St. Lucie Mets help Inclusion Revolution thrive

St. Lucie Mets help Inclusion Revolution thrive

Before every season, when the New York Mets' big-league club gathers in St. Lucie, Florida to stretch their arms and shake off a harsh winter, they all unite around one common goal: a pizza party.

But not just any pizza party. Not your run-of-the-mill, on-the-go lunch; this particular feast is the culmination of one of the year's biggest inclusion triumphs in South Florida. The St. Lucie Mets' longtime partnership with Special Olympics has given rise to an annual clinic attended by Mets big-leaguers and coaches, as well as 50 Special Olympics athletes who are about to change those big-leaguers and coaches' lives for the better by helping explain, through enthusiastic action, the beauty of the game of baseball.

"Our local athletes, when the come back next year and they see the same players ... we had one that made t-shirts this year that said, 'Brandon Nimmo's number one fan,' and all she wanted was to see Brandon this year," recalled Kasey Blair, Assistant General Manager of the St. Lucie club. "It's really special to see these athletes come back and have the same players here for them that are here every year."

"And typically they stay after," Sherry Wheelock, President and CEO of Special Olympics Florida noted enthusiastically. "Brandon came out and had pizza with all of us."

"At this clinic -- and I've been three or four years now in a row -- everybody's there," Wheelock confirmed, regarding the preseason clinic with the MLB team. "From the head coach to the owners, the entire team is there for this experience."

St. Lucie Mets, New York Mets stars shine alongside Special Olympics athletes in clinics

In addition to their preseason showcase, the St. Lucie Mets will also throw Camp Amazin' this summer, which will include 75 additional Special Olympics athletes collaborating with the minor-league staff on May 25.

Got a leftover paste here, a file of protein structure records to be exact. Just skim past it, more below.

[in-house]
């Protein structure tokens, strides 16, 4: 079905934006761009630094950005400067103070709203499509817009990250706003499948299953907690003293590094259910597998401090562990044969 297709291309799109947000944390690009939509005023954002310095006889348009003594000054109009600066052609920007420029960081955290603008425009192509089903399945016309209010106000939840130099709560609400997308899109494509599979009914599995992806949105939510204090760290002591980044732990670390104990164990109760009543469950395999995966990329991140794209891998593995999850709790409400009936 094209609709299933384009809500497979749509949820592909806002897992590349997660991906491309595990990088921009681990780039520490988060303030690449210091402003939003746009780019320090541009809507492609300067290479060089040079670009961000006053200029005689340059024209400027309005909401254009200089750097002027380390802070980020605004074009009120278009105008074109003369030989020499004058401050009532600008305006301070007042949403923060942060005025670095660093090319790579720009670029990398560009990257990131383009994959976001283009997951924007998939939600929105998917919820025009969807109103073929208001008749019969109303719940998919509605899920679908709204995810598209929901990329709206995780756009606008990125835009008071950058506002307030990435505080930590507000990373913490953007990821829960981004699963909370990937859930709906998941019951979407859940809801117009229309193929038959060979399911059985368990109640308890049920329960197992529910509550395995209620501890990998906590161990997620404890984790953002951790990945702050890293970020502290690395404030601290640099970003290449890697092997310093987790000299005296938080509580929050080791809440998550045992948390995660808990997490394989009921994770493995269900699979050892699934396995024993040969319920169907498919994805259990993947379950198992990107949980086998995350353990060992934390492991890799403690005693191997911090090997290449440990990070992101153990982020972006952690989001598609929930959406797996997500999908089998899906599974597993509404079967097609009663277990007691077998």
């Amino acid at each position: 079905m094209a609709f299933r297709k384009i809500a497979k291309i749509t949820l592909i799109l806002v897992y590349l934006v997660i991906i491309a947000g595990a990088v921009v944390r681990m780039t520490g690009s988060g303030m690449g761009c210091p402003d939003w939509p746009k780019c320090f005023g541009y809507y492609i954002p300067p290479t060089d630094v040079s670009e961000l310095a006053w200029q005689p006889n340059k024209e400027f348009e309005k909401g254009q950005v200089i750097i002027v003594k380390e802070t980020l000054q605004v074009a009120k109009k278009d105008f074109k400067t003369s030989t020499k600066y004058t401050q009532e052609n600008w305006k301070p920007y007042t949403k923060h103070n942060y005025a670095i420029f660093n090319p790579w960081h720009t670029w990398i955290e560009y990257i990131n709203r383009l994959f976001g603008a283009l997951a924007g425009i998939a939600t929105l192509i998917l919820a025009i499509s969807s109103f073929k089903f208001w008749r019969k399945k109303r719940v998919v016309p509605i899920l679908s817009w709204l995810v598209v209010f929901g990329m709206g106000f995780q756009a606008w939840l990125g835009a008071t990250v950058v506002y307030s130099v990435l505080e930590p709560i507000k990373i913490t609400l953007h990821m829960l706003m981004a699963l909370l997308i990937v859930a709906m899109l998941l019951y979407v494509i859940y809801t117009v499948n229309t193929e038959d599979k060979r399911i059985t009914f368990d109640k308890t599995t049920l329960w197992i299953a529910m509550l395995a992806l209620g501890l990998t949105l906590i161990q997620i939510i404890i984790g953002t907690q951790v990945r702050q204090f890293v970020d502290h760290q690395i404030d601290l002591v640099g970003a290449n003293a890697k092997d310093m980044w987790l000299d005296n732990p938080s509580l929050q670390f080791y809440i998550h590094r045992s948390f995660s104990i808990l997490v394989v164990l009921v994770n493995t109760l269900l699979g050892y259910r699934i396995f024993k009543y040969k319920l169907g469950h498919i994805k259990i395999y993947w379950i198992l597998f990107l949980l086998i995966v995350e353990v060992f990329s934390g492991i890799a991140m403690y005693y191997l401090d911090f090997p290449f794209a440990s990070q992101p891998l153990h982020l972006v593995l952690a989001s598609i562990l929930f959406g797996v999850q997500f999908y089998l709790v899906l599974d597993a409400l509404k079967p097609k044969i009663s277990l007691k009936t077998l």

Minor-league baseball exists to foster a community feel. Whether it's big-leaguers training/rehabbing in St. Lucie, recent draft picks getting their feet wet, or teenaged signees from Venezuela or the Dominican Republic, these clubs often represent the first opportunity many young athletes have had to get absorbed in professional baseball -- and they're doing so in a smaller town, with a communal backdrop where every familiar face quickly becomes valued highly. These athletes, who are looking to make an impact and get comfortable themselves, are often able to quickly form strong bonds with Special Olympics athletes, who have plenty of pursuits off the field, but still thrive in the heart of competition.

Then they come back the next spring, and that bond remains unbroken.

Though every season and every event is special, and could lead to the long-lasting bonds that create volunteerism and perfect coaching fits, one Tim Tebow's arrival at the clinic was particularly special for Blair, who remembers the hush that fell over the field almost as clearly as what shattered it.

"These athletes just idolize [Tebow], and he's so amazing with all of them," Blair noted. "We typically have the whole team introduce themselves at the beginning, so all the athletes are sitting down. It got real quiet for a second, and all of a sudden, we just see Tim kind of gesture, and one of the athletes just sprinted all the way up from the back, gave him the biggest hug. Everyone was in tears because it was the most special moment ... just to see those athletes be able to meet one of their idols, and for him to be a part of that year's clinic."

Blair first approached Wheelock and Special Olympics about a continuing partnership in South Florida, believing in the program's mission of being available to create wholesome experiences not just once every four years, but 365 days per year. That means being there for one another. It means opening doors in all aspects of life -- from Special Olympian Malcolm Harris-Gowdie, who displays his statistical mastery in the St. Lucie Mets' broadcast booth and on the PA system, to an athlete known as "Mr. Hollywood," who'd like to be in the movies someday and is pursuing film production.

Some of those athletes have even grown up to become coaches themselves (a volunteer opportunity that remains available to interested community members via the "Go Coach!" Initiative).

The minor-league game -- especially in Florida and Arizona, where every 10 months, a swath of the most familiar names in the baseball world happen to float through -- is unrivaled, in terms of forging close bonds with the flocking crowds. Add in a dash of instruction and a sun-baked field dotted with eager participants (and, yes, a few stray slices of 'za), and you'll get at least some idea of why the St. Lucie Mets and Special Olympics have been able to create lifelong "number one fans" so effectively.